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Pressing the importance of all trade on the Donald Trump administration, including imported seafood, will be one of the top priorities of the National Fisheries Institute (NFI) in 2018.
The US seafood industry's biggest trade association, representing close to 300 companies, is still smarting from several of the moves made by the White House and its Cabinet in their first year, including its formal withdrawal from a trade deal with Pacific countries, a lack of progress on a trade deal with Europe and implementation of the Seafood Import Monitoring Program (Simp).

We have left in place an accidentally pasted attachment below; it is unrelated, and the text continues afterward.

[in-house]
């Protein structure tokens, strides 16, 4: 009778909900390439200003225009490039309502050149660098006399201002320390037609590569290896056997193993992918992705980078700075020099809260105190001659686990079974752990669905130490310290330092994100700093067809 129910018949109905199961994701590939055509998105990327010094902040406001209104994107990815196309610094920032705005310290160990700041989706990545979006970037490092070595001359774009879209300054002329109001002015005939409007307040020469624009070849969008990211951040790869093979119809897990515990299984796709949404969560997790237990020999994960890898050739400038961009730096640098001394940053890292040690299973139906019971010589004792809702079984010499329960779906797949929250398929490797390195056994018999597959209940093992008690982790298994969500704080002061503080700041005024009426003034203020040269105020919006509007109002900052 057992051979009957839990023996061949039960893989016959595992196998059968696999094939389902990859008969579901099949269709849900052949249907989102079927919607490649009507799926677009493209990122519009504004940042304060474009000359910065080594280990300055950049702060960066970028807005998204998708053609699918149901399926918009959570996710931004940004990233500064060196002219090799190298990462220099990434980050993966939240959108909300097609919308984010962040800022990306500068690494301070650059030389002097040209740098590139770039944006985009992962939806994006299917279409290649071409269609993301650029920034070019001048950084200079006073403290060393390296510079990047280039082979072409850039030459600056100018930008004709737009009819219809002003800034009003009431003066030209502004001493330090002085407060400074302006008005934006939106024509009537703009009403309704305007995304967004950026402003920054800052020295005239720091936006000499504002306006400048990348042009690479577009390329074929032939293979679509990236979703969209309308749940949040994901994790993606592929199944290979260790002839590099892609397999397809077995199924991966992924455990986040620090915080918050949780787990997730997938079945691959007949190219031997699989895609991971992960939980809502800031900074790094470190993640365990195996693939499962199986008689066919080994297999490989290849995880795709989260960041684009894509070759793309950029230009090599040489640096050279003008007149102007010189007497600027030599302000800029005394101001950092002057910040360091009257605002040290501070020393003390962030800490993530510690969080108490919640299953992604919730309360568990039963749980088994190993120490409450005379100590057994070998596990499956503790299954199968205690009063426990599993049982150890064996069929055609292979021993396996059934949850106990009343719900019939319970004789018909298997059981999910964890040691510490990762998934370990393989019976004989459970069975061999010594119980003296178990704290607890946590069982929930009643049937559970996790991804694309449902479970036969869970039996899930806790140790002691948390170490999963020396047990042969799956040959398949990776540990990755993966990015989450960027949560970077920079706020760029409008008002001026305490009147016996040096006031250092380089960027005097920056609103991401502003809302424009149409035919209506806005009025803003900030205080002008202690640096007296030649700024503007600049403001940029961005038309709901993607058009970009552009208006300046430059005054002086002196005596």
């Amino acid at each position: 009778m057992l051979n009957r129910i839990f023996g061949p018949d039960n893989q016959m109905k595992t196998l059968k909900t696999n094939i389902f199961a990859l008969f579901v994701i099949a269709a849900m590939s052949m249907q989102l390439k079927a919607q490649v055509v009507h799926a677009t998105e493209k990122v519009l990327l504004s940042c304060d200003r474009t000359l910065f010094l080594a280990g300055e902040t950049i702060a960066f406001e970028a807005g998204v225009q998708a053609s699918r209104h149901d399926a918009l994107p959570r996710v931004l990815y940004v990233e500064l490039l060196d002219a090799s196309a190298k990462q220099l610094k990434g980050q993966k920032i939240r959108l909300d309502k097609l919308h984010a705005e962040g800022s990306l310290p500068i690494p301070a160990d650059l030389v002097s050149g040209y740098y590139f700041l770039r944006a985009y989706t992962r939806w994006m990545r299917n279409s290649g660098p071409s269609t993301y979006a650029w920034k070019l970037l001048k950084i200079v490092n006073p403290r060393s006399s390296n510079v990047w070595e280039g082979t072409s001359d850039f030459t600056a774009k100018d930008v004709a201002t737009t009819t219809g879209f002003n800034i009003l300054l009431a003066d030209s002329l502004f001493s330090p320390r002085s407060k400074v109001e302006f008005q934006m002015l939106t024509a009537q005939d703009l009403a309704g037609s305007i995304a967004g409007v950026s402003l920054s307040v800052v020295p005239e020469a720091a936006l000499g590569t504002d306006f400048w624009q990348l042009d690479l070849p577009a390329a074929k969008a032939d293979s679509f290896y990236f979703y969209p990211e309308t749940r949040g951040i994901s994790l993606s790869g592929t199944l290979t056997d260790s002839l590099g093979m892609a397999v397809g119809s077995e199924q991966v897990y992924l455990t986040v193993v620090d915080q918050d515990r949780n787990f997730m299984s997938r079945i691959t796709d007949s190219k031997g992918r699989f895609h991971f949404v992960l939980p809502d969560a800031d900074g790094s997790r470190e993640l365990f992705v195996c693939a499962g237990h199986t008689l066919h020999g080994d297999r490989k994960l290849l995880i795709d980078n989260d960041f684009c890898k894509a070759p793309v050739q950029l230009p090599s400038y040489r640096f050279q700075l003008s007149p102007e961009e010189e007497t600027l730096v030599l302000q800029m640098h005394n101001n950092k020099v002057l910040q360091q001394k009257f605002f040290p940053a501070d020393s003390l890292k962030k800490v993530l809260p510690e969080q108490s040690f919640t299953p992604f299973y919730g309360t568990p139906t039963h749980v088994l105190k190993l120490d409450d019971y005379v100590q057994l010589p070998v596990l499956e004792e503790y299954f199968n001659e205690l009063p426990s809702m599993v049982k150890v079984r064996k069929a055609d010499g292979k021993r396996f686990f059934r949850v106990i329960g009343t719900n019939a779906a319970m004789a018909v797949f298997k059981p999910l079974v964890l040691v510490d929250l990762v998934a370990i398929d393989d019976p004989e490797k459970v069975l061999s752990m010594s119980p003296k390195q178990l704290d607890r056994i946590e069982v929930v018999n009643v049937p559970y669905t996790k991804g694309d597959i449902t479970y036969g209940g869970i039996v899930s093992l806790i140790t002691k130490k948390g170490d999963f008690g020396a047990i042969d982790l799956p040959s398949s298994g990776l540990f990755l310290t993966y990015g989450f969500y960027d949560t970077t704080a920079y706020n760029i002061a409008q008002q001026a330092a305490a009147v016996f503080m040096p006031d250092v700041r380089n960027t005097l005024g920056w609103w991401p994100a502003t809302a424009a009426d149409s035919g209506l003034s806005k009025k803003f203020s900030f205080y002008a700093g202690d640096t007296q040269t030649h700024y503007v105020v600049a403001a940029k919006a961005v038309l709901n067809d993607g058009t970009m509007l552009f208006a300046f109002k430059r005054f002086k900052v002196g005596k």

But NFI president John Connelly said trade will remain a top focal point for the group in the New Year.
"We just need to spend more time on the Hill and in the administration to help them appreciate that not all trade is negative for the US," Connelly told Undercurrent News in a December interview at his office in McLean, Virginia. "Seafood is not like steel or autos or something else. We cannot now produce enough seafood in the US, whether it be from wild capture or aquaculture, to feed all Americans."
The US exports 40% to 60% of the seafood it produces, depending on the value of the dollar and some other factors, and imports about 85% of the seafood it consumes. Seafood is responsible for 1,270,141 jobs in the U.S. and imports account for 525,291 of those, according to Department of Commerce data noted by the association.